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Charles Jencks on Architecture and Theory

Interview Date: 04-01-2012
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What is exactly the new paradigm in Architecture?
The new paradigm comes out of the way science in the 1980s formulated a complexity paradigm around an understanding of self-organizing systems. So, we now know that the opposition between mineral things, like crystals and life is closer together than we thought. And we know that even like this architecture and life are somehow related. So, the complexity paradigm which also it organized the universe is a very interesting way of considering the paradox between the dead and the living and the continuities of pattern making which underline architecture, computer science and life. So, I think the new paradigm as shown now is the late stage of post modernism, the second stage.

The post-modern, if we talk about it as post-modern, the first stage of complexity and contradiction, of complexity of Jacobs, all these complexity theories of 1960 have been reabsorbed on a completely new scientific paradigm. So, now we can say that we understand the universe as a complex self-organizing system; and cities complex and self-organize, and you and me in the same paradigm. In this way, we’re beginning to understand, we don’t understand much, but we’re beginning to understand and feel. Maybe feeling is more acute. We’re beginning to feel these common ideologies, which under modernism we suppressed. In modernism there was a deterministic system which made a very clear distinction between creation, which is put on one side and automata. Now, we’re renegotiating all these situations. So, in architecture, the new paradigm is representing this flowing pattern making situation.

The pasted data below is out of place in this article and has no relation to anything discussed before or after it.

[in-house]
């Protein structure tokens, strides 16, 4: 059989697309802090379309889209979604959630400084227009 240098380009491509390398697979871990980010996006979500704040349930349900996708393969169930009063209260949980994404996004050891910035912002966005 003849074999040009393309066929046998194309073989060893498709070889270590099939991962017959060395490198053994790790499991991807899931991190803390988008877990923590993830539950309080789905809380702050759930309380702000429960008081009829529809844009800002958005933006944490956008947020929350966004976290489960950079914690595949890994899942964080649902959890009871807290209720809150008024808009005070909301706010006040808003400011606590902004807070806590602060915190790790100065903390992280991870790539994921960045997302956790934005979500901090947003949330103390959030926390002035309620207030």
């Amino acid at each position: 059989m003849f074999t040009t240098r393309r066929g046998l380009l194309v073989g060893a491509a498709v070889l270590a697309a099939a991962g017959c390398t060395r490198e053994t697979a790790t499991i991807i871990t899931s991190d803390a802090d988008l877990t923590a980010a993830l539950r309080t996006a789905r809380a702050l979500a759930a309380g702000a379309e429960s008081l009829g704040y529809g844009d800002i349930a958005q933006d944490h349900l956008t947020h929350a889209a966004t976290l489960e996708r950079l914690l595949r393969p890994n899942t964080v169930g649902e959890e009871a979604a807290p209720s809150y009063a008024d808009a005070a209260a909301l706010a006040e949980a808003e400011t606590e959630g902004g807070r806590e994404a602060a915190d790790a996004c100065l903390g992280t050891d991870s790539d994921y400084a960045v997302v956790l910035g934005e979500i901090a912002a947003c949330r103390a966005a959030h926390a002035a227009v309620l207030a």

Can an architecture book influence ordinary people, non architects, to deal with architecture and demand better urban environment? How can this be done?

It’s very hard to predict how this can be done. Obviously, architecture books have always influenced to a certain degree the public, but, the thing is the general public is changing. Also, a book, unlike film, is a static way of thinking and looking at architecture, it is more like a diagram, a frozen diagram, whereas a film and other media, computerized animation is a way of considering it. So, if you ask what would be the perfect book of architecture today, that would be a book in which you could press the page and it would animate a diagram and when you want it, to disappear. It could be like a hypertext. So, it doesn’t exist. It could, though. They say that anything you can think of that doesn’t contradict a law of physics can happen.

How would you characterize modern architecture nowadays? Is the world financial crisis an opportunity for everyone to reconsider the ways that we design and construct the buildings and the urban environment?